15:17 [Pub][ePrint]

One fundamental complexity measure of an MPC protocol is its {\\em round complexity}. Asharov et al. recently constructed the first three-round protocol for general MPC in the CRS model. Here, we show how to achieve this result with only two rounds. We obtain UC security with abort against static malicious adversaries, and fairness if there is an honest majority. Additionally the communication in our protocol is only proportional to the input and output size of the function being evaluated and independent of its circuit size. Our main tool is indistinguishability obfuscation, for which a candidate construction was recently proposed by Garg et al.

The technical tools that we develop in this work also imply virtual black box obfuscation of a new primitive that we call a \\emph{dynamic point function}. This primitive may be of independent interest.

15:17 [Pub][ePrint]

We present a study of the concrete complexity of solving instances of the unique shortest vector problem (uSVP). In particular, we study the complexity of solving the Learning with Errors (LWE) problem by reducing the Bounded-Distance Decoding (BDD) problem to uSVP and attempting to solve such instances using the \'embedding\' approach. We experimentally derive a model for the success of the approach, compare to alternative methods and demonstrate that for the LWE instances considered in this work, reducing to uSVP and solving via embedding compares favorably to other approaches.

2013-09-18
22:03 [Job][New]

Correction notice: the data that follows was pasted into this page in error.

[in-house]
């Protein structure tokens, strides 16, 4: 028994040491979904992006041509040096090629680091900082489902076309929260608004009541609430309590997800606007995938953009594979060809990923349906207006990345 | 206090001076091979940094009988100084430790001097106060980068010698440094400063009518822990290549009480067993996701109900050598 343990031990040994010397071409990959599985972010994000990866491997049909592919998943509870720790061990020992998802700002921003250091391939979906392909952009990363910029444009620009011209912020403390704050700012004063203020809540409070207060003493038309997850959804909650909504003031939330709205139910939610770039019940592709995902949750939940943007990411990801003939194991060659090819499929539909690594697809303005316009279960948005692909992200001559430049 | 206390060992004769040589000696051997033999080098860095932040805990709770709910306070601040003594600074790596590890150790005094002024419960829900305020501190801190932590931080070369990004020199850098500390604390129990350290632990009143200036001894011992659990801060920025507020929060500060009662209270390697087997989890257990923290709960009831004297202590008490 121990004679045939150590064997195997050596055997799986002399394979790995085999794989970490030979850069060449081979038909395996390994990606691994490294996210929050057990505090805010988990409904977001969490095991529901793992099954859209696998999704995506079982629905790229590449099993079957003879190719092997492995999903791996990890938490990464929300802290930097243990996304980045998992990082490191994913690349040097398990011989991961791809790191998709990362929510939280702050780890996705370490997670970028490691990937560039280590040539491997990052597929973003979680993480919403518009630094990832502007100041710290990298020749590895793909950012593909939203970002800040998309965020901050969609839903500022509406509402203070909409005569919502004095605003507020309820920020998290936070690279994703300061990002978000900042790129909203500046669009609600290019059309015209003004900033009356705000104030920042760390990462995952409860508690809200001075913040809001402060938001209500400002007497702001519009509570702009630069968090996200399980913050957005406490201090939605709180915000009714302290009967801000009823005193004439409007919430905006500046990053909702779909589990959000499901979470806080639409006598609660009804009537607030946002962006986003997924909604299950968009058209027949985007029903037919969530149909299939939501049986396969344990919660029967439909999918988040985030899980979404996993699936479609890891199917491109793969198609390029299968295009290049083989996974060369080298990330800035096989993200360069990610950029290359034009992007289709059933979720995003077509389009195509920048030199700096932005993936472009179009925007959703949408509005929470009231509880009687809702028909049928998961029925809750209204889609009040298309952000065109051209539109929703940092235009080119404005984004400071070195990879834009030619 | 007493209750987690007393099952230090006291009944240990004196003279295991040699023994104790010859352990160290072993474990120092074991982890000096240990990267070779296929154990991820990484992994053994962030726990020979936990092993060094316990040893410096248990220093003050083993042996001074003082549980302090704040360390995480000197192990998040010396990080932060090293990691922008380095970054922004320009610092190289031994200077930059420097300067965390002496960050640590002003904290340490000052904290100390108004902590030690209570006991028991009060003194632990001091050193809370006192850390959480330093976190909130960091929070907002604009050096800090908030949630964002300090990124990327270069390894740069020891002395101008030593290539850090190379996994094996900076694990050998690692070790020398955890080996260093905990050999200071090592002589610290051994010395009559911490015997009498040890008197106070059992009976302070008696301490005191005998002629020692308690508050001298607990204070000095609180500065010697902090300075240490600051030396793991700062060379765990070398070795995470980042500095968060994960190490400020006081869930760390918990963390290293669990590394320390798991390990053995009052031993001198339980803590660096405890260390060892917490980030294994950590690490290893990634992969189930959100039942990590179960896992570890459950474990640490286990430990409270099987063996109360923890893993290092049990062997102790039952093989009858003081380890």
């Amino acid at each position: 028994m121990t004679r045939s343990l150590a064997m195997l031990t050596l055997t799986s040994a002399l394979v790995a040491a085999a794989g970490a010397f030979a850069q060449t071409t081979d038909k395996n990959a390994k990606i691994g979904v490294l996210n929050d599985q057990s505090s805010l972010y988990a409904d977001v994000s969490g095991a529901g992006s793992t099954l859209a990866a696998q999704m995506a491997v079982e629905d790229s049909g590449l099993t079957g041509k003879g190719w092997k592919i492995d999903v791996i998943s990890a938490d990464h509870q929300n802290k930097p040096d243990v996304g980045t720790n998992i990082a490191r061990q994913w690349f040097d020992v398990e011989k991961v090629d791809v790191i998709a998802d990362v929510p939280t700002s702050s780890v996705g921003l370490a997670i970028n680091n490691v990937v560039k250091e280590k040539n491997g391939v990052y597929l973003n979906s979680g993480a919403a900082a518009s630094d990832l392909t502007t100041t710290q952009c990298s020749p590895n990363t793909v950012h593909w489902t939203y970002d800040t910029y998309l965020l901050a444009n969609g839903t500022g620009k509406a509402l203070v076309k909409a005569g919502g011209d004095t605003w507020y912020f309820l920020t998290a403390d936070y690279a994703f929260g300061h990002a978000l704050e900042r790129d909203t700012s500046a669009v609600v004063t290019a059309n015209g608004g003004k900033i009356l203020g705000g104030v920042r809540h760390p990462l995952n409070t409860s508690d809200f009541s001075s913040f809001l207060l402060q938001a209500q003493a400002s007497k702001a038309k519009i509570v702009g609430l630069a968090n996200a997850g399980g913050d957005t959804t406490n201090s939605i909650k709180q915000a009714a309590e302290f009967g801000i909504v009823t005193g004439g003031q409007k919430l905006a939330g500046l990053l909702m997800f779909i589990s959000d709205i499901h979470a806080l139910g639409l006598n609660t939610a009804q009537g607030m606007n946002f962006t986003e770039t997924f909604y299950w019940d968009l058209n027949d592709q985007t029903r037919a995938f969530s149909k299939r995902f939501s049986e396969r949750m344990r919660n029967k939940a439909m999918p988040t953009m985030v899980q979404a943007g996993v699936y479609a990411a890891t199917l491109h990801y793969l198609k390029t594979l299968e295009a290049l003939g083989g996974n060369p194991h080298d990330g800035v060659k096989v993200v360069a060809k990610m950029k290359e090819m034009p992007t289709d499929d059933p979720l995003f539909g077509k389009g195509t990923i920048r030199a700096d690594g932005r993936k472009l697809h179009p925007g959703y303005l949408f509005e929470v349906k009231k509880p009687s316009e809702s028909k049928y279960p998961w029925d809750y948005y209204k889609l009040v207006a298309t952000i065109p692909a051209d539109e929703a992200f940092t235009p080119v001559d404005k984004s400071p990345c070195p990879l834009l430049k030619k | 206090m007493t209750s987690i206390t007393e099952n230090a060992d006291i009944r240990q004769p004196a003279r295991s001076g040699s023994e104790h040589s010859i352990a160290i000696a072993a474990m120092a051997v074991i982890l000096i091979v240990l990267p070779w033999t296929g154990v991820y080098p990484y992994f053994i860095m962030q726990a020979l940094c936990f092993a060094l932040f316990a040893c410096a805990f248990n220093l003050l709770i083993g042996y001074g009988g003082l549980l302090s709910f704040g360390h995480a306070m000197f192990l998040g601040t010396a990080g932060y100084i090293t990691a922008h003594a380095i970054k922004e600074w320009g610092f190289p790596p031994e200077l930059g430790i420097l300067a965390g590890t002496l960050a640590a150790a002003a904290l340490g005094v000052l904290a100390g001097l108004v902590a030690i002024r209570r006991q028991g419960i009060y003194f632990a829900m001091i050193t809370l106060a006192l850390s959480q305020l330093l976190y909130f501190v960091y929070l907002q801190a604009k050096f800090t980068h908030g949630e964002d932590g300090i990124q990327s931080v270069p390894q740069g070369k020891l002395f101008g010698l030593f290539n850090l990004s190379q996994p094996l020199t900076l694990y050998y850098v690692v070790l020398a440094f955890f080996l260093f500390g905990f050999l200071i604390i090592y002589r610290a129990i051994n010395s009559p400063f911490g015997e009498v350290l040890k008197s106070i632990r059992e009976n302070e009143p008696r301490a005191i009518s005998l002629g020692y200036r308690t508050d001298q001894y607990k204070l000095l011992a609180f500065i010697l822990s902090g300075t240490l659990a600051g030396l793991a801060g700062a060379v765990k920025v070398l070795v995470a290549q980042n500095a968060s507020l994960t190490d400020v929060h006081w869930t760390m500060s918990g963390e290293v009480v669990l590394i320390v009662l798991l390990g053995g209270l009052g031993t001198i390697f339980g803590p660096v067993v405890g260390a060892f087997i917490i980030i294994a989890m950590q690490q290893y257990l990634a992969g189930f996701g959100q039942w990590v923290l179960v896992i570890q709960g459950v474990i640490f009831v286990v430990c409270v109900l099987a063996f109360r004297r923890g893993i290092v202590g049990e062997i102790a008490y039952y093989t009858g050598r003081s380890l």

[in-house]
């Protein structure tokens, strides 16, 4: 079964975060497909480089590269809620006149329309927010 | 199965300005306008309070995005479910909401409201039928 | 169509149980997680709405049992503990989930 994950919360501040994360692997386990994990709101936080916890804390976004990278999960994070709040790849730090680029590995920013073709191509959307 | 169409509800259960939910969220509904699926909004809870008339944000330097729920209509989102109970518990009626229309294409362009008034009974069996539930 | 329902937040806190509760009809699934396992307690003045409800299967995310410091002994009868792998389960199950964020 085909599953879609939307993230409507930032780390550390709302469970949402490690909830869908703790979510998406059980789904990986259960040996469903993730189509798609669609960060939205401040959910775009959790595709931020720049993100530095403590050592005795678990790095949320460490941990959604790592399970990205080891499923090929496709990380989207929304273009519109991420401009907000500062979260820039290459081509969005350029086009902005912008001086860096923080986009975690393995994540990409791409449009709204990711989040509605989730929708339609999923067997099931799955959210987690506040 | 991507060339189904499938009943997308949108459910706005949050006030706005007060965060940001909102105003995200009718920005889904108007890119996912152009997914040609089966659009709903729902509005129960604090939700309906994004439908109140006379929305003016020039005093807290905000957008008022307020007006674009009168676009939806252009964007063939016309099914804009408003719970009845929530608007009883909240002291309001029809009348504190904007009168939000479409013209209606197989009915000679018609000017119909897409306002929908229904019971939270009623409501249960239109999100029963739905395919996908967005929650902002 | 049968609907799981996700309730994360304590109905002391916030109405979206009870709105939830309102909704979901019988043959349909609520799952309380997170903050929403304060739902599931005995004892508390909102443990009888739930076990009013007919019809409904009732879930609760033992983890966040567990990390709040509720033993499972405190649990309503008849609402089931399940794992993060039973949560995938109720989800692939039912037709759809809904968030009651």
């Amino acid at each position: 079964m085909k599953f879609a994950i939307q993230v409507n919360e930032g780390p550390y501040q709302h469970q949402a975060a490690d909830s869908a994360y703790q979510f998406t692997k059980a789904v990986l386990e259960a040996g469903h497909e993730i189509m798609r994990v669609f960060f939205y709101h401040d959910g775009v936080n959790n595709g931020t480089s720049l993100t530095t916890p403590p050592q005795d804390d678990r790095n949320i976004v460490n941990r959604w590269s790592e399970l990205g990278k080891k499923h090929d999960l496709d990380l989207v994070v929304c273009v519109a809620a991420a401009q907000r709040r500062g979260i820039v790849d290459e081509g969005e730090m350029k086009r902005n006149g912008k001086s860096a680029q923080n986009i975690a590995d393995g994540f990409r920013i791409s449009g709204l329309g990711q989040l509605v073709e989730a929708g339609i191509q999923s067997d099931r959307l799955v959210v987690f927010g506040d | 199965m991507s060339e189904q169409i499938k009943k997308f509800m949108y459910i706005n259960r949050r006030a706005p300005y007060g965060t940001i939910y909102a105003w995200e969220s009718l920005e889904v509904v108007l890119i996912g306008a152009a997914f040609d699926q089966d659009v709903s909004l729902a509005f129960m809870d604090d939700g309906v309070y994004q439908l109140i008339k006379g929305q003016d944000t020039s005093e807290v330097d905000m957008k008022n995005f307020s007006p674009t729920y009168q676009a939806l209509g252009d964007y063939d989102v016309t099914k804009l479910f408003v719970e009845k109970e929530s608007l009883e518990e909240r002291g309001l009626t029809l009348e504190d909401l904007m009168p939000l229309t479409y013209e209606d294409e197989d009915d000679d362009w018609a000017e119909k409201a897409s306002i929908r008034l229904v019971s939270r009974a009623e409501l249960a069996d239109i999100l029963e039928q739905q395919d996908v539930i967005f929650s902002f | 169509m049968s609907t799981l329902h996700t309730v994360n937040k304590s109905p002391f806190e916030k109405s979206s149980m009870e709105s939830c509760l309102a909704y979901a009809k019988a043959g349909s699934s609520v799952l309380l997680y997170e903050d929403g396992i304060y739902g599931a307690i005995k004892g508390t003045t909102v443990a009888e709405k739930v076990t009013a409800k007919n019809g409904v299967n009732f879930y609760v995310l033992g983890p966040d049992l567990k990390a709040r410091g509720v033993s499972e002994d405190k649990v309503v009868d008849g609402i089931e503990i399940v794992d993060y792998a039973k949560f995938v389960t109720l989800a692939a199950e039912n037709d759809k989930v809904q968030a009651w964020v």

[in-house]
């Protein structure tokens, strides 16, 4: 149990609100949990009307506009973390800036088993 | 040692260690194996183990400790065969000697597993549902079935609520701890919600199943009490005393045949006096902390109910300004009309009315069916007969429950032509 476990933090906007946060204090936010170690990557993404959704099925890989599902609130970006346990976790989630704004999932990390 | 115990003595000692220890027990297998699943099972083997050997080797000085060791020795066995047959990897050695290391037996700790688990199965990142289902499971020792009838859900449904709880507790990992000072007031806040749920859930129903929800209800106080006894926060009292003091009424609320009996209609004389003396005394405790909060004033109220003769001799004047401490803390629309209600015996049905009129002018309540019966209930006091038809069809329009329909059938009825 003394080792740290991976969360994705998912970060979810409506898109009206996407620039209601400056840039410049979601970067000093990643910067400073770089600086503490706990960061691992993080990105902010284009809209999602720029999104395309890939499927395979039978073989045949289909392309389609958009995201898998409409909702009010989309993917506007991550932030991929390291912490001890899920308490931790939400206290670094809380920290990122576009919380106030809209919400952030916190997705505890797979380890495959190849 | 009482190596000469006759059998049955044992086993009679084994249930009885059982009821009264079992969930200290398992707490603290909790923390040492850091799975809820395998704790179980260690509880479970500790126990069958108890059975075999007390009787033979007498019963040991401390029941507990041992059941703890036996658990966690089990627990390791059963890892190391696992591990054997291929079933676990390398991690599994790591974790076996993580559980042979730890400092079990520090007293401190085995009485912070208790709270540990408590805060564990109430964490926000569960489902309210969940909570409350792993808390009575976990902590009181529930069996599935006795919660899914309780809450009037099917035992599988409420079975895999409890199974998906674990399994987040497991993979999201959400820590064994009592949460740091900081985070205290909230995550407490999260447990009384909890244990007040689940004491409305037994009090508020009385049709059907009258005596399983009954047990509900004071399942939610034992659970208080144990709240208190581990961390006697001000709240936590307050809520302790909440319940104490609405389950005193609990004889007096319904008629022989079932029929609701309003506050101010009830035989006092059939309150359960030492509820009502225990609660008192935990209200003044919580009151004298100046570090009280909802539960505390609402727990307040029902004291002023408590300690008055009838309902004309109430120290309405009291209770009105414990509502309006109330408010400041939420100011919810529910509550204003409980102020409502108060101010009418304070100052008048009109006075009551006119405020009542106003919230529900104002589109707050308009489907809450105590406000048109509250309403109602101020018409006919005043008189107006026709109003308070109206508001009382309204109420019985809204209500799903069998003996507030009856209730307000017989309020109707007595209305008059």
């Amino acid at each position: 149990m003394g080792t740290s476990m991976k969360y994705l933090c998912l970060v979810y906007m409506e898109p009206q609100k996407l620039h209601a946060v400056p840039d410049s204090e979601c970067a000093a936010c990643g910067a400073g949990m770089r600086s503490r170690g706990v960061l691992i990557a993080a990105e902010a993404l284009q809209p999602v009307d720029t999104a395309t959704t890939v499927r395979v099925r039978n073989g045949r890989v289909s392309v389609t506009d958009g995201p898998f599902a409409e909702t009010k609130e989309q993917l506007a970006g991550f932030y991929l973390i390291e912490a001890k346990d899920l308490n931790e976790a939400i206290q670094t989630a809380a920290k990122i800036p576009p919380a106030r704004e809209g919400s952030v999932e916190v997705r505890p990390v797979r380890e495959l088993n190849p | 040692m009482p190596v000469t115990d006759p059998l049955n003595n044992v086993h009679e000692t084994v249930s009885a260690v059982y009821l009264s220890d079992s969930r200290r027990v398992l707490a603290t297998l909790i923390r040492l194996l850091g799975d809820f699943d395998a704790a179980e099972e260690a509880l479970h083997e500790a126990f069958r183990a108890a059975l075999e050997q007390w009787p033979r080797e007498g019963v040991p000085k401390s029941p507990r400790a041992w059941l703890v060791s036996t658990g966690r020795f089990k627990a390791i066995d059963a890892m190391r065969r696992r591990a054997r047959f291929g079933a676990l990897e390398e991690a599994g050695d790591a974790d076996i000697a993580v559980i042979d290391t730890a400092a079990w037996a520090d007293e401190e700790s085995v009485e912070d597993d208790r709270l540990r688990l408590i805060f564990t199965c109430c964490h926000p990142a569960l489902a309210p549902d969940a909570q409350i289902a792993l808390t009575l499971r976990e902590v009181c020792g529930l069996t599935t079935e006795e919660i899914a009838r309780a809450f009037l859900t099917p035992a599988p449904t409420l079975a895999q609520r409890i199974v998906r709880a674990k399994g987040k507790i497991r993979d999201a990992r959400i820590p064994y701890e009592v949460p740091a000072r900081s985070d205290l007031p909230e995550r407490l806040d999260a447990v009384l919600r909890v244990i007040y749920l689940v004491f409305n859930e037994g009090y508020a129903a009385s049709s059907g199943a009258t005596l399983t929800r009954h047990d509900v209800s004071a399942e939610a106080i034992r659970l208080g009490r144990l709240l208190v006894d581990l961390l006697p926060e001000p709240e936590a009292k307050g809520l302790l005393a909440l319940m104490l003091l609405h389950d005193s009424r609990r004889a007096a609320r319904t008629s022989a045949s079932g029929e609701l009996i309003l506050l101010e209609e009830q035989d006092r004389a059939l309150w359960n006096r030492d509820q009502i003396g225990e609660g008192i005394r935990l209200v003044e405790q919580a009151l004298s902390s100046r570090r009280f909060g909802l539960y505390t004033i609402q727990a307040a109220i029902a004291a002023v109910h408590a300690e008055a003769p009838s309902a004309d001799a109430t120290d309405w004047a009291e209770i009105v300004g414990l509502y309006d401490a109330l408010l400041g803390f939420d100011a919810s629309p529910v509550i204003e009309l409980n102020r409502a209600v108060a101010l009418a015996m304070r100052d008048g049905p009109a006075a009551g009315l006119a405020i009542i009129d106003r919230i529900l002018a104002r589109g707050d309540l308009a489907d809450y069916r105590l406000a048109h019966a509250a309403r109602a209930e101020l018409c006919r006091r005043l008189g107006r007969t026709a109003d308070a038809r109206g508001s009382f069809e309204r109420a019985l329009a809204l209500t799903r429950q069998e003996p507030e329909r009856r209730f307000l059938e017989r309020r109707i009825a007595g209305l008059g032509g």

The Department of Computer Science at the Florida State University invites applications for multiple tenure-track Assistant Professor positions to begin August 2014. Positions are 9-mo, full-time, tenure-track, and benefits eligible. Outstanding applicants with strengths in the areas of Big Data and Cyber Security are particularly encouraged to apply. Outstanding applicants specializing in other emerging research areas are also welcome to apply. Applicants should hold a PhD in Computer Science or closely related field, and have excellent research and teaching accomplishments or potential. The department offers degrees at the BS, MS, and PhD levels. The department is an NSA/DHS Center of Academic Excellence in Information Assurance Education (CAE-IAE) and Research (CAE-R).

FSU is classified as a Carnegie Research I university. Its primary role is to serve as a center for advanced graduate and professional studies while emphasizing research and providing excellence in undergraduate education.

Screening will begin January 1, 2014 and will continue until the position is filled. Please apply online with curriculum vitae, statements of teaching and research philosophy, and the names of five references, at

http://www.cs.fsu.edu/positions/apply.html

Questions can be e-mailed to Prof. Mike Burmester, Faculty Search Committee Chair, recruitment (at) cs.fsu.edu or to Prof. Robert van Engelen, Department Chair, chair (at) cs.fsu.edu.

The Florida State University is a Public Records Agency and an Equal Opportunity/Access/Affirmative Action employer, committed to diversity in hiring.

13:32 [Job][New]

I am looking for a few excellent Ph.D. candidates (preferably with proven research capabilities) and post-docs in cryptography (mostly cryptanalysis of symmetric-key primitives), privacy (privacy of biometric databases/schemes) and computer security.